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India

The Meaning Of Brecht In Modern-Day Mumbai

The famous playwright who fled Nazi Germany only to be hauled, years later, before the House Committee on Un-American Activities has plenty to contribute still in our post-truth world.

Arundhati Nag (right) in 'Mother Courage and Her Children'
Arundhati Nag (right) in "Mother Courage and Her Children"
Sudhanva Deshpande

MUMBAI — It's hard to imagine that in our tired, post-ideology, cynical and hopeless world, young directors and theater producers the world over would be so drawn to a German Marxist playwright born exactly 120 years ago. And yet, barely a week goes by without a new Bertolt Brecht (1898-1956) production opening somewhere on the planet. Like Shakespeare, Brecht is a global playwright.

In Mumbai alone, two major Brecht productions have been mounted in the last few months: Courage and Her Children, directed by Quasar Padamsee and starring Arundhati Nag, and The Threepenny Opera, for which Imaad Shah — the son of actor-director Naseeruddin Shah — is making his directorial debut.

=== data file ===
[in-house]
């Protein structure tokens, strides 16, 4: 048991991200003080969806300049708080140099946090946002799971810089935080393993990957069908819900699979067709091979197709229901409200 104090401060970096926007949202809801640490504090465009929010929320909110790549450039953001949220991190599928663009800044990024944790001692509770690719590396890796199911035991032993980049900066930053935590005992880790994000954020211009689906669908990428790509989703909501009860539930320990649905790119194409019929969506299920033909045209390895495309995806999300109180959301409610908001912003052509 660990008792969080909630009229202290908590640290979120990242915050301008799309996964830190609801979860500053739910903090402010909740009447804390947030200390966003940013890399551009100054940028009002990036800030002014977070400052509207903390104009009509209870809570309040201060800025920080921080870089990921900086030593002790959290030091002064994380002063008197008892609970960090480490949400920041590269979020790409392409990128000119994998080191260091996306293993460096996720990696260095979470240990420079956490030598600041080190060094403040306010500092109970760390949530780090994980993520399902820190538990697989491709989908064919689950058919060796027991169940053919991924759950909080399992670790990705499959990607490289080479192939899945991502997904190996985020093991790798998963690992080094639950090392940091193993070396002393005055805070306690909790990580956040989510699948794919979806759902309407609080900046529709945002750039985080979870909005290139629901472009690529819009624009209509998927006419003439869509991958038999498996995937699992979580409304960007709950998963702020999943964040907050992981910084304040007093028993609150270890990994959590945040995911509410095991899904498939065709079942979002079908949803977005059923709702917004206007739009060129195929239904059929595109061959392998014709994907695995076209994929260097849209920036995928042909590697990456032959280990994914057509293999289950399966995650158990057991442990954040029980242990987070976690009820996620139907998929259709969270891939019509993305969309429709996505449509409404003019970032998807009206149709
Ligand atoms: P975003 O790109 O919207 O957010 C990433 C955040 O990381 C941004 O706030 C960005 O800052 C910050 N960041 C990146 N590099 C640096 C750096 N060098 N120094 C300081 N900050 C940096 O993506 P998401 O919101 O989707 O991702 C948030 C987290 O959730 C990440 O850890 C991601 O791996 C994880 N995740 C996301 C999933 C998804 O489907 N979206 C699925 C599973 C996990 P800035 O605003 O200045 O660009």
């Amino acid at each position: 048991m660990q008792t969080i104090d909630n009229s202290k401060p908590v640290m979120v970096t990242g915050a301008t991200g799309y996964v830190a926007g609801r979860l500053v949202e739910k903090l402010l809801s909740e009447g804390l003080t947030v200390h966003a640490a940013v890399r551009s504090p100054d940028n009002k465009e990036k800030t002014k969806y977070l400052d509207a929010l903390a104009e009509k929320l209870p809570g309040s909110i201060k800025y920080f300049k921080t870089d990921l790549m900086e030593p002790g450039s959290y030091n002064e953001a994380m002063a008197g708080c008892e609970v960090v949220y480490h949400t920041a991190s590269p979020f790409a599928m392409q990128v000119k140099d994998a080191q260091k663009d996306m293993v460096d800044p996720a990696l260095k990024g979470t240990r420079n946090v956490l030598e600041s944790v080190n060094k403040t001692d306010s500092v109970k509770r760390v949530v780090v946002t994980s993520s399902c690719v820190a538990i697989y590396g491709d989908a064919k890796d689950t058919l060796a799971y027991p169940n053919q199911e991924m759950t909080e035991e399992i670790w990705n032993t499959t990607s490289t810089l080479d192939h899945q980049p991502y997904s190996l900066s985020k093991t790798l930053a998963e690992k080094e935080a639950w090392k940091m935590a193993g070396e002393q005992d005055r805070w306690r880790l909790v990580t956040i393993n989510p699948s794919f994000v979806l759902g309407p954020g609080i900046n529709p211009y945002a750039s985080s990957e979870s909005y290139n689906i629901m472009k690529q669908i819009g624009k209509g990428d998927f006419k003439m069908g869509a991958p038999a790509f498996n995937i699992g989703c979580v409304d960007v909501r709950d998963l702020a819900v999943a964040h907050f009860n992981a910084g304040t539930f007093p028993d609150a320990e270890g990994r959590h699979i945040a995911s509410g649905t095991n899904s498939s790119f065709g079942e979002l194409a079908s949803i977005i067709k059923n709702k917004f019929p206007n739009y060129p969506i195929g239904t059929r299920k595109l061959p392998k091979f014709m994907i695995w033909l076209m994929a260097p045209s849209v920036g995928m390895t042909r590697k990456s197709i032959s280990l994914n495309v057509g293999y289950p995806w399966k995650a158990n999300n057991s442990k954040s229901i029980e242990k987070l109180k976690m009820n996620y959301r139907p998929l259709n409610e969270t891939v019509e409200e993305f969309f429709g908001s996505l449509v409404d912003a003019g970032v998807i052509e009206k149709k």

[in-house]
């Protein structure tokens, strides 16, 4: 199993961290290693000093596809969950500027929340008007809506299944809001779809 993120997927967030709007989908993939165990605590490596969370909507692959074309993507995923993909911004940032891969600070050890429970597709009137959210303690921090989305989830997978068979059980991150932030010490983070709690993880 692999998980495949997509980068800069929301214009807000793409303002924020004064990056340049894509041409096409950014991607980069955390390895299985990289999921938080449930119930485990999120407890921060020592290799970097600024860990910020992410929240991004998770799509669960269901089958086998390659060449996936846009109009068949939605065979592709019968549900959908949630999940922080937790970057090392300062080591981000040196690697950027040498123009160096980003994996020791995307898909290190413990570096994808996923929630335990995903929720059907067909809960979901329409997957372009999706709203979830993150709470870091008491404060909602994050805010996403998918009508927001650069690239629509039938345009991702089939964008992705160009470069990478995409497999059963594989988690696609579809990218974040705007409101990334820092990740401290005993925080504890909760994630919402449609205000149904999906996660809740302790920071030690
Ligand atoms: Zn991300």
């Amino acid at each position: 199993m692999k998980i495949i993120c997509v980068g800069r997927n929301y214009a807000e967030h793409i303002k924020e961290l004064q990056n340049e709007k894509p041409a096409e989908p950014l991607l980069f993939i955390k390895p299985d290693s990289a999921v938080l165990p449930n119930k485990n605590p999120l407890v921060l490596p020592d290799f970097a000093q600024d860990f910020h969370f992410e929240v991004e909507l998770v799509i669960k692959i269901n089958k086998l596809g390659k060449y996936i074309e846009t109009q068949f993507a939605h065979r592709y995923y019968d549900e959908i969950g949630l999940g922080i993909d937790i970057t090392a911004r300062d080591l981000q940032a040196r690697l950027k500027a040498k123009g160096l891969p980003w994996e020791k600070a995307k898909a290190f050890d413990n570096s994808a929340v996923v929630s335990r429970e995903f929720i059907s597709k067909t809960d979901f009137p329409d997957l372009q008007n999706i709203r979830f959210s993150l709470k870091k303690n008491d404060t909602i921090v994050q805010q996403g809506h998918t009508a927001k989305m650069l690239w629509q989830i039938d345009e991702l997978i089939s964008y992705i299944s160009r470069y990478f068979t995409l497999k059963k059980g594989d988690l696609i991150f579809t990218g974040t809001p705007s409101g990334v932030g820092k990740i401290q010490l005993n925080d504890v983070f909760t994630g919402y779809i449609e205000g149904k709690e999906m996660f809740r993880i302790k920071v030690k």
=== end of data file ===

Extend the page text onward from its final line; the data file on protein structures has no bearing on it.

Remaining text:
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Society

Urban Indigenous: How Peru's Shipibo-Conibo Keep Amazon Culture Alive In The City

For four years, indigenous photographer David Díaz Gonzales has documented the lives and movements of his Shipibo-Conibo community, as many of them migrated from their native Peruvian Amazon to the city. A work of remembrance and resistance.

For Shipibo-Conibo women, sporting a fringe is usually a sign of celebration or ceremony.

Rosa Chávez Yacila

YARINACOCHA — It was decades ago when the Shipibo-Conibo left their settlements along the banks of the Ucayali River, in eastern Peru, to begin a great migration to the cities. Still among the largest Amazonian communities in Peru — 32,964 according to the Ministry of Culture — though most Shipibo-Conibo now live in the urban district of Yarinacocha.

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